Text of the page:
The ROP side of the equation has not been changed however, pairing the 160SP compute core with the same set of four ROPs we saw on the 5450. What has changed on the ROP/memory side is support for GDDR5; while we will see DDR3 6450 cards too, AMD is more or less using GDDR5 from top to bottom now. For the GDDR5 6450 the core clock is 750MHz and the memory clock is 900MHz (3.6GHz data rate), so not only does the 6450 have more SIMDs than the 5450, but it’s clocked faster by 100MHz and has over twice the memory bandwidth too.

These changes give it a major leg-up on the 5450 while still keeping the GPU size manageable. The transistor count and die size has gone up as one would expect; the 5450 was 292M transistors for a die size of 59mm2, while the 6450 is 370M transistors at 67mm2. So the 6450 will likely cost more for AMD to produce, but only marginally so. TDP has also gone up from 6.4W at idle and 19W at load to 9W at idle and 27W at load, mostly due to the higher power consumption of GDDR5. 27W is still easily handled by passive coolers, and we should see a number of both actively and passively cooled cards.

AMD has put the MSRP of the 6450 at $55. This will cover both the 512MB GDDR5 and 1GB DDR3 varieties. Pricing of low-end cards rarely toes the line, so expect prices to be all over the place. At $55 the market is quite packed, so AMD’s competition is going to include the 5450, the 5550/5570, the GT 220, and even a few budget-priced GT 430 cards. A few of these cards are going to be quite a bit faster than the 6450—ultimately the economic advantage of a small GPU is more present in high-volume OEM sales than it is in retail sales.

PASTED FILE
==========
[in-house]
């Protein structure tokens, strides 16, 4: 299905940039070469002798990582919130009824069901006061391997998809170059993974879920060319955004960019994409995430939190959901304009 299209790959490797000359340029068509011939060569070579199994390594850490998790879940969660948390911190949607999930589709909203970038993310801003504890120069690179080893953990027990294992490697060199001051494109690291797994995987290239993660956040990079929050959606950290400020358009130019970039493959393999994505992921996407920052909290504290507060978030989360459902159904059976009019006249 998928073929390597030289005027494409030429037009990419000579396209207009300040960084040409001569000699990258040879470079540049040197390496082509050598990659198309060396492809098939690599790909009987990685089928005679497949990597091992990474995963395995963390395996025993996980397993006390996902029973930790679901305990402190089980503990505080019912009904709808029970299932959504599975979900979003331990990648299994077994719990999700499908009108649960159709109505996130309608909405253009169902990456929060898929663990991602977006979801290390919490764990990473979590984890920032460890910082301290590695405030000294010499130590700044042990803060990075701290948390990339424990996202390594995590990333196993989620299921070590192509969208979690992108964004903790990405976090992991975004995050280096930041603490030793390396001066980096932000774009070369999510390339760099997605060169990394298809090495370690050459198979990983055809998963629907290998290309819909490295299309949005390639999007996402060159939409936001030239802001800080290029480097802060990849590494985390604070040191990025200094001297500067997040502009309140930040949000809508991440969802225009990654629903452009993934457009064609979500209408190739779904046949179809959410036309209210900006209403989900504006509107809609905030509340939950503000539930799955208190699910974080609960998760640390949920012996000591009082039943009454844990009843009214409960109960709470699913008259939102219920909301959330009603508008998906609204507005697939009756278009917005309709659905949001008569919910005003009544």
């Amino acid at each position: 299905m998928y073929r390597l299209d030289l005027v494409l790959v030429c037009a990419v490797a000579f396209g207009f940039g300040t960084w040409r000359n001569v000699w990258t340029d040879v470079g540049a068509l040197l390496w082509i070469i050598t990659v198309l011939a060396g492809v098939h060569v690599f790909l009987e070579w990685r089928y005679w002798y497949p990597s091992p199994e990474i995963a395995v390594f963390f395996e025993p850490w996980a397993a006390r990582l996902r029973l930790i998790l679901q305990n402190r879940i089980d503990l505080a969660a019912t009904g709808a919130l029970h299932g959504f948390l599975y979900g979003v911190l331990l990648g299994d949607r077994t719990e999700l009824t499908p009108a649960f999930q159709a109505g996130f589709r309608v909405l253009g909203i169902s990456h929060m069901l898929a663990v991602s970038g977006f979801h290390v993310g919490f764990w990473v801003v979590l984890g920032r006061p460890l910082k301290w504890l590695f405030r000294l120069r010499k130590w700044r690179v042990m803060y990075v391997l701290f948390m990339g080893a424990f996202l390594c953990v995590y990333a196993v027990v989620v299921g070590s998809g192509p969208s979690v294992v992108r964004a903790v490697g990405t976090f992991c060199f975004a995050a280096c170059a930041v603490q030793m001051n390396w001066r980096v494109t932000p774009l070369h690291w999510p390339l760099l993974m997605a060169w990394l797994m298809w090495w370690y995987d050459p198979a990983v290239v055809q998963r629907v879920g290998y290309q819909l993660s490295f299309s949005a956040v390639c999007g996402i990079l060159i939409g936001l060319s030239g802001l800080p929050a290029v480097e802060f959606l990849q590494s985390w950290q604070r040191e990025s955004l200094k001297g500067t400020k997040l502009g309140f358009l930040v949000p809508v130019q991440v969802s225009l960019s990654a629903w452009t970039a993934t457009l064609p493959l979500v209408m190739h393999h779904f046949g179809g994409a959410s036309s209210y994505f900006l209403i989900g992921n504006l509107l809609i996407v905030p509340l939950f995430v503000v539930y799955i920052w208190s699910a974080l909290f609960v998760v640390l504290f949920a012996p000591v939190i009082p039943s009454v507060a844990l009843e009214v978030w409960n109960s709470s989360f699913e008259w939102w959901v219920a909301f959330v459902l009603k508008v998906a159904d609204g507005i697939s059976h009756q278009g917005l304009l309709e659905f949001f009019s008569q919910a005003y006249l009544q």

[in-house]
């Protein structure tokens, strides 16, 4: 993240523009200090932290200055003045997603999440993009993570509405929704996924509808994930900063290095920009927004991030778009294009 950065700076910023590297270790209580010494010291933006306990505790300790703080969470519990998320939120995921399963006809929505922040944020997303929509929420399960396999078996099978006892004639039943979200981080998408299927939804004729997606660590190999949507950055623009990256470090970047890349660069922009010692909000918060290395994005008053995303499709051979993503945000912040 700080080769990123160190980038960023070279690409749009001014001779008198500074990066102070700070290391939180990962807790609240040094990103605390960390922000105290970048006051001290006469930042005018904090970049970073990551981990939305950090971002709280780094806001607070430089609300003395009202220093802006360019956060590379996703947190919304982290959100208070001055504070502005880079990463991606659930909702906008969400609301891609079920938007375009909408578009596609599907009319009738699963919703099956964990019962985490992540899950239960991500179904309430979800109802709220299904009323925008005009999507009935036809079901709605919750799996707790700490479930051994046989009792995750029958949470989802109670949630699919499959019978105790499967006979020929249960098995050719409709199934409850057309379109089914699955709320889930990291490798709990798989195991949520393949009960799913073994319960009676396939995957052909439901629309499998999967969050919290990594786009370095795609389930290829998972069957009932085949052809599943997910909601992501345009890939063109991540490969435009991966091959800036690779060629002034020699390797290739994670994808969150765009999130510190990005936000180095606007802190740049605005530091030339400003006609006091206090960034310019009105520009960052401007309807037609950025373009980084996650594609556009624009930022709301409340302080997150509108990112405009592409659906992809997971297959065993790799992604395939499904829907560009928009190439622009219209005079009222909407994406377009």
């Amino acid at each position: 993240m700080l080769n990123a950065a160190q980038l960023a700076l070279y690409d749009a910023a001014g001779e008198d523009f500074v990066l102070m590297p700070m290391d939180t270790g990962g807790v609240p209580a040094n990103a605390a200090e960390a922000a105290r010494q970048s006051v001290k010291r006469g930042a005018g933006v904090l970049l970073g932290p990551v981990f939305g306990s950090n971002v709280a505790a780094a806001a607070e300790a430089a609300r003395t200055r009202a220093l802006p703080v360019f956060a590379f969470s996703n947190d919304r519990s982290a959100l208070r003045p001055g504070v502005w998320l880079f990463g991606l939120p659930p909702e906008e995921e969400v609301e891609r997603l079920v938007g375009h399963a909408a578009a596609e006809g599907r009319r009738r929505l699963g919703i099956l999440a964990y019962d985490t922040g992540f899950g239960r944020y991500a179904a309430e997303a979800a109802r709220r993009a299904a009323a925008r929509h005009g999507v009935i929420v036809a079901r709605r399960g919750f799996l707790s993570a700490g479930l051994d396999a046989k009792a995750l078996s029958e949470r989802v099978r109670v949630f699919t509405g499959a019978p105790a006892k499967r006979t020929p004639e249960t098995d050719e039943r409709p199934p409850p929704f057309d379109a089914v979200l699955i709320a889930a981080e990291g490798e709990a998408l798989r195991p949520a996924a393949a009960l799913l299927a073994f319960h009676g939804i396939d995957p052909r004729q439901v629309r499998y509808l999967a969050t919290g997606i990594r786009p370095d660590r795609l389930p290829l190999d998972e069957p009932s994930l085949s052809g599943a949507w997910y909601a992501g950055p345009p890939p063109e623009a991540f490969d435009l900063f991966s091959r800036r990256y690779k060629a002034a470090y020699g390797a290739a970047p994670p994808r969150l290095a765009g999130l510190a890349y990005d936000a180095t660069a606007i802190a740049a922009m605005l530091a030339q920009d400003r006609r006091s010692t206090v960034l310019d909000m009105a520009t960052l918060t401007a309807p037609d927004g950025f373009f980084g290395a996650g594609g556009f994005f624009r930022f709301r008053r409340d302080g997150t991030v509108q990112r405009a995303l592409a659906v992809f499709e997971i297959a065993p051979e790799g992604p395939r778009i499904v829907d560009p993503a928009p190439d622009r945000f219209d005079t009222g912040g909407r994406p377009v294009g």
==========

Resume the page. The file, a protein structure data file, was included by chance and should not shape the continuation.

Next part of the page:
In any case, the one thorn in the side of the 6450 is that it’s a soft launch. While all of our data is applicable to the existing similar OEM cards, retail cards won’t be showing up until the 19th. Honestly we’re a bit confused as to why AMD is soft launching the 6450 given that it doesn’t have any immediate competition—the more insidious reasons usually attached to a soft launch are that it’s to keep potential customers from buying a competitor’s product, but it’s not as if NVIDIA has recently launched a similar product. Anyhow, your guess is as good as ours, but it’s unfortunate to see AMD doing a soft launch after doing so well in the mid-range and high-end markets this year.
April 2011 Video Card MSRPs
NVIDIA Price AMD
GeForce GTX 590
$700 Radeon HD 6990
GeForce GTX 580
$480
GeForce GTX 570
$320 Radeon HD 6970
$260 Radeon HD 6950 2GB
GeForce GTX 560 Ti
$240 Radeon HD 6950 1GB
$200 Radeon HD 6870
GeForce GTX 460 1GB
$160 Radeon HD 6850
GeForce GTX 460 768MB
$150 Radeon HD 6790
GeForce GTX 550 Ti
$130
$110 Radeon HD 5770
GeForce GT 430
$50-$70 Radeon HD 5570
GeForce GT 220
$55 Radeon HD 6450
GeForce G 210
$30-$50 Radeon HD 5450

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Apple's White iPhone 4 Is Coming -- Only a Year Late


Better late than never, Apple might say as it prepares to roll out a white iPhone 4 nearly a year after it was expected. The white iPhone 4 will be available at AT&T and Verizon Wireless, and may be a way to keep customers interested until Apple's iPhone 5 arrives in the fall. The white iPhone 4 and the iPad 2 will also be available overseas.